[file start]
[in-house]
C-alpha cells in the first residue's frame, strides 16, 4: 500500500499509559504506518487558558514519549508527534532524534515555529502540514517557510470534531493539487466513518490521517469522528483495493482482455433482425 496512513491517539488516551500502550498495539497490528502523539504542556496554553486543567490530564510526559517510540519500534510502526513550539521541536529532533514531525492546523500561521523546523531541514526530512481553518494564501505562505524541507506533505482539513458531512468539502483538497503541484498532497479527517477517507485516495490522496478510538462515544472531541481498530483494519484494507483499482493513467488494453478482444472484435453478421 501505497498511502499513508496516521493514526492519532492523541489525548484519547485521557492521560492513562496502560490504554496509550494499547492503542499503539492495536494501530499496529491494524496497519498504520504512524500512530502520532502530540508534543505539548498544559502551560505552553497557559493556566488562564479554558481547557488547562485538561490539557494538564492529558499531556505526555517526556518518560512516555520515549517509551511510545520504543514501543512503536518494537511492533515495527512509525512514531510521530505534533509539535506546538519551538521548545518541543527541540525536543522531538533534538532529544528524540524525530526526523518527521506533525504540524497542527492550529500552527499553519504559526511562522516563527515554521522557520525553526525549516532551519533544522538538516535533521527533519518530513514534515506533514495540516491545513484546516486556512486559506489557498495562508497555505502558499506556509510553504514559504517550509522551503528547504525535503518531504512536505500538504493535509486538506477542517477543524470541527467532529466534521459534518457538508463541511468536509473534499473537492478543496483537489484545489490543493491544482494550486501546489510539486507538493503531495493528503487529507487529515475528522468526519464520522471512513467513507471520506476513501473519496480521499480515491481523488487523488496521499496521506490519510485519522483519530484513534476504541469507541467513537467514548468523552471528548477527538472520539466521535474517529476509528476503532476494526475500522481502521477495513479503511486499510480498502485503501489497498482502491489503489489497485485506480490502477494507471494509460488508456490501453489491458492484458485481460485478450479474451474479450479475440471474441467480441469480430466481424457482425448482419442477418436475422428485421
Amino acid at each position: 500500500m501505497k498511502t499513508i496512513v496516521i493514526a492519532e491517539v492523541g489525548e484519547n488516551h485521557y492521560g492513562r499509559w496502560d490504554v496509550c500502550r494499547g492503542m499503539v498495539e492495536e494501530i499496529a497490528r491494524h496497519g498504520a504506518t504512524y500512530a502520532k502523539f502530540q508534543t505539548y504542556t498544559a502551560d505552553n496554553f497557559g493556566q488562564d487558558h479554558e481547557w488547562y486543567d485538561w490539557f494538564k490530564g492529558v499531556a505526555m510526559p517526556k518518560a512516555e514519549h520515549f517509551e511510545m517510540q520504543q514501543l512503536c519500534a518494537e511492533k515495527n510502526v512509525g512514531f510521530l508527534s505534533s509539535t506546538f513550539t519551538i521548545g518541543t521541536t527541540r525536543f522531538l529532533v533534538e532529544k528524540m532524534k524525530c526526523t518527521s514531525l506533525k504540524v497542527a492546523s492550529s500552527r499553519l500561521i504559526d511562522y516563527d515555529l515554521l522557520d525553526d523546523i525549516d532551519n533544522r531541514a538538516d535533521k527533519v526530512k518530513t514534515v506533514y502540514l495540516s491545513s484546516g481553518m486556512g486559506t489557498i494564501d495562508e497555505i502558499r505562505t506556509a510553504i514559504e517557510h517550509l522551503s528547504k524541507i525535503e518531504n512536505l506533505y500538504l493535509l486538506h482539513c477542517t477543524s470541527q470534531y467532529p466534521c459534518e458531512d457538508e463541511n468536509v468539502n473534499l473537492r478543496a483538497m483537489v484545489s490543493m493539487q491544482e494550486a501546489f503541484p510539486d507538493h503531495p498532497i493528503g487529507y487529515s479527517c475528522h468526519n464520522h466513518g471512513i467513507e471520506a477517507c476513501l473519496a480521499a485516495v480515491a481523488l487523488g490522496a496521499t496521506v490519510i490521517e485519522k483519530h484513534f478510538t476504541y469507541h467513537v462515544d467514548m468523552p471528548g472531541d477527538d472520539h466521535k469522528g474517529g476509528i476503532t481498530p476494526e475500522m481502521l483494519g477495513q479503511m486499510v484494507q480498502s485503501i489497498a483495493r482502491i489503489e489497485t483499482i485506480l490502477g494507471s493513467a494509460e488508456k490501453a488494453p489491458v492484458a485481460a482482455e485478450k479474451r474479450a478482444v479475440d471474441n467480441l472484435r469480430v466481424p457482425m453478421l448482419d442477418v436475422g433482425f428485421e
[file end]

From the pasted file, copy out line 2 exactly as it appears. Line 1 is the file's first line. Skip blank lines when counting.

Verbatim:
C-alpha cells in the first residue's frame, strides 16, 4: 500500500499509559504506518487558558514519549508527534532524534515555529502540514517557510470534531493539487466513518490521517469522528483495493482482455433482425 496512513491517539488516551500502550498495539497490528502523539504542556496554553486543567490530564510526559517510540519500534510502526513550539521541536529532533514531525492546523500561521523546523531541514526530512481553518494564501505562505524541507506533505482539513458531512468539502483538497503541484498532497479527517477517507485516495490522496478510538462515544472531541481498530483494519484494507483499482493513467488494453478482444472484435453478421 501505497498511502499513508496516521493514526492519532492523541489525548484519547485521557492521560492513562496502560490504554496509550494499547492503542499503539492495536494501530499496529491494524496497519498504520504512524500512530502520532502530540508534543505539548498544559502551560505552553497557559493556566488562564479554558481547557488547562485538561490539557494538564492529558499531556505526555517526556518518560512516555520515549517509551511510545520504543514501543512503536518494537511492533515495527512509525512514531510521530505534533509539535506546538519551538521548545518541543527541540525536543522531538533534538532529544528524540524525530526526523518527521506533525504540524497542527492550529500552527499553519504559526511562522516563527515554521522557520525553526525549516532551519533544522538538516535533521527533519518530513514534515506533514495540516491545513484546516486556512486559506489557498495562508497555505502558499506556509510553504514559504517550509522551503528547504525535503518531504512536505500538504493535509486538506477542517477543524470541527467532529466534521459534518457538508463541511468536509473534499473537492478543496483537489484545489490543493491544482494550486501546489510539486507538493503531495493528503487529507487529515475528522468526519464520522471512513467513507471520506476513501473519496480521499480515491481523488487523488496521499496521506490519510485519522483519530484513534476504541469507541467513537467514548468523552471528548477527538472520539466521535474517529476509528476503532476494526475500522481502521477495513479503511486499510480498502485503501489497498482502491489503489489497485485506480490502477494507471494509460488508456490501453489491458492484458485481460485478450479474451474479450479475440471474441467480441469480430466481424457482425448482419442477418436475422428485421